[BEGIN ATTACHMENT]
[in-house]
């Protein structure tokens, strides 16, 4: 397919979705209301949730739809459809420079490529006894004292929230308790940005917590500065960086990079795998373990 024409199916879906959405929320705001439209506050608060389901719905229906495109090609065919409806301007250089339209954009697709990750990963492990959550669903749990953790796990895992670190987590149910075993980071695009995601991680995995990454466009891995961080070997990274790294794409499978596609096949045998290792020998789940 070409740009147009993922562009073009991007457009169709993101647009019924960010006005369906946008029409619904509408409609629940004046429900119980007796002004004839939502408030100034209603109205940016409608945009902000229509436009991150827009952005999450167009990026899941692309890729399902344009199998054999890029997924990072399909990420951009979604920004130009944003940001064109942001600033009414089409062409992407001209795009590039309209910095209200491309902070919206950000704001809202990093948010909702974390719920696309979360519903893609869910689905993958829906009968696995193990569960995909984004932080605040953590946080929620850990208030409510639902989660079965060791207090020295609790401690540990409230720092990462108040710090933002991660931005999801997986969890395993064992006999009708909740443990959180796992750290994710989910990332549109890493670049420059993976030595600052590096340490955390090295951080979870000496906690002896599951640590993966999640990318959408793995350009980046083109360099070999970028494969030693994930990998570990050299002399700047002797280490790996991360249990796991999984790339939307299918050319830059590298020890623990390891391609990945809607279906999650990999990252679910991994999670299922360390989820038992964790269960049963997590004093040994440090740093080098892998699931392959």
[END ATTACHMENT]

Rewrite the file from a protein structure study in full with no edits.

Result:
[in-house]
């Protein structure tokens, strides 16, 4: 397919979705209301949730739809459809420079490529006894004292929230308790940005917590500065960086990079795998373990 024409199916879906959405929320705001439209506050608060389901719905229906495109090609065919409806301007250089339209954009697709990750990963492990959550669903749990953790796990895992670190987590149910075993980071695009995601991680995995990454466009891995961080070997990274790294794409499978596609096949045998290792020998789940 070409740009147009993922562009073009991007457009169709993101647009019924960010006005369906946008029409619904509408409609629940004046429900119980007796002004004839939502408030100034209603109205940016409608945009902000229509436009991150827009952005999450167009990026899941692309890729399902344009199998054999890029997924990072399909990420951009979604920004130009944003940001064109942001600033009414089409062409992407001209795009590039309209910095209200491309902070919206950000704001809202990093948010909702974390719920696309979360519903893609869910689905993958829906009968696995193990569960995909984004932080605040953590946080929620850990208030409510639902989660079965060791207090020295609790401690540990409230720092990462108040710090933002991660931005999801997986969890395993064992006999009708909740443990959180796992750290994710989910990332549109890493670049420059993976030595600052590096340490955390090295951080979870000496906690002896599951640590993966999640990318959408793995350009980046083109360099070999970028494969030693994930990998570990050299002399700047002797280490790996991360249990796991999984790339939307299918050319830059590298020890623990390891391609990945809607279906999650990999990252679910991994999670299922360390989820038992964790269960049963997590004093040994440090740093080098892998699931392959």